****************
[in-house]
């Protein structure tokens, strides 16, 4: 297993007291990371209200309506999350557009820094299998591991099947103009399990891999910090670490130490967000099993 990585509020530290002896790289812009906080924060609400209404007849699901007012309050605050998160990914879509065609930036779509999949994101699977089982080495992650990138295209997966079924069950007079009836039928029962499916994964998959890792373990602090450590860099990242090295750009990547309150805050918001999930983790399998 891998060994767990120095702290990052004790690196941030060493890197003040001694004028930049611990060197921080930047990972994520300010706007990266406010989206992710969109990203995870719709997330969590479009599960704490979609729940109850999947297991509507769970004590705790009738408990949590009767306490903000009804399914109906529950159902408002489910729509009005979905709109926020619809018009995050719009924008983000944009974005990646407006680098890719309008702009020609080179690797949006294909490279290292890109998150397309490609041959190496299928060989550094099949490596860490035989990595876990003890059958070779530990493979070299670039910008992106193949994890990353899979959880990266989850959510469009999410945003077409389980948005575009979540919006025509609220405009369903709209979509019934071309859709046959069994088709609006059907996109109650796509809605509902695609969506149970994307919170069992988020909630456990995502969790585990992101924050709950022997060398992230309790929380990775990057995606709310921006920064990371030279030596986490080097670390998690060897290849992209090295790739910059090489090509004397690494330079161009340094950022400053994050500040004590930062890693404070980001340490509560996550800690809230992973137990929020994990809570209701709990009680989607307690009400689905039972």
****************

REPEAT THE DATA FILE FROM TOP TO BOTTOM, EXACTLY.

[in-house]
């Protein structure tokens, strides 16, 4: 297993007291990371209200309506999350557009820094299998591991099947103009399990891999910090670490130490967000099993 990585509020530290002896790289812009906080924060609400209404007849699901007012309050605050998160990914879509065609930036779509999949994101699977089982080495992650990138295209997966079924069950007079009836039928029962499916994964998959890792373990602090450590860099990242090295750009990547309150805050918001999930983790399998 891998060994767990120095702290990052004790690196941030060493890197003040001694004028930049611990060197921080930047990972994520300010706007990266406010989206992710969109990203995870719709997330969590479009599960704490979609729940109850999947297991509507769970004590705790009738408990949590009767306490903000009804399914109906529950159902408002489910729509009005979905709109926020619809018009995050719009924008983000944009974005990646407006680098890719309008702009020609080179690797949006294909490279290292890109998150397309490609041959190496299928060989550094099949490596860490035989990595876990003890059958070779530990493979070299670039910008992106193949994890990353899979959880990266989850959510469009999410945003077409389980948005575009979540919006025509609220405009369903709209979509019934071309859709046959069994088709609006059907996109109650796509809605509902695609969506149970994307919170069992988020909630456990995502969790585990992101924050709950022997060398992230309790929380990775990057995606709310921006920064990371030279030596986490080097670390998690060897290849992209090295790739910059090489090509004397690494330079161009340094950022400053994050500040004590930062890693404070980001340490509560996550800690809230992973137990929020994990809570209701709990009680989607307690009400689905039972």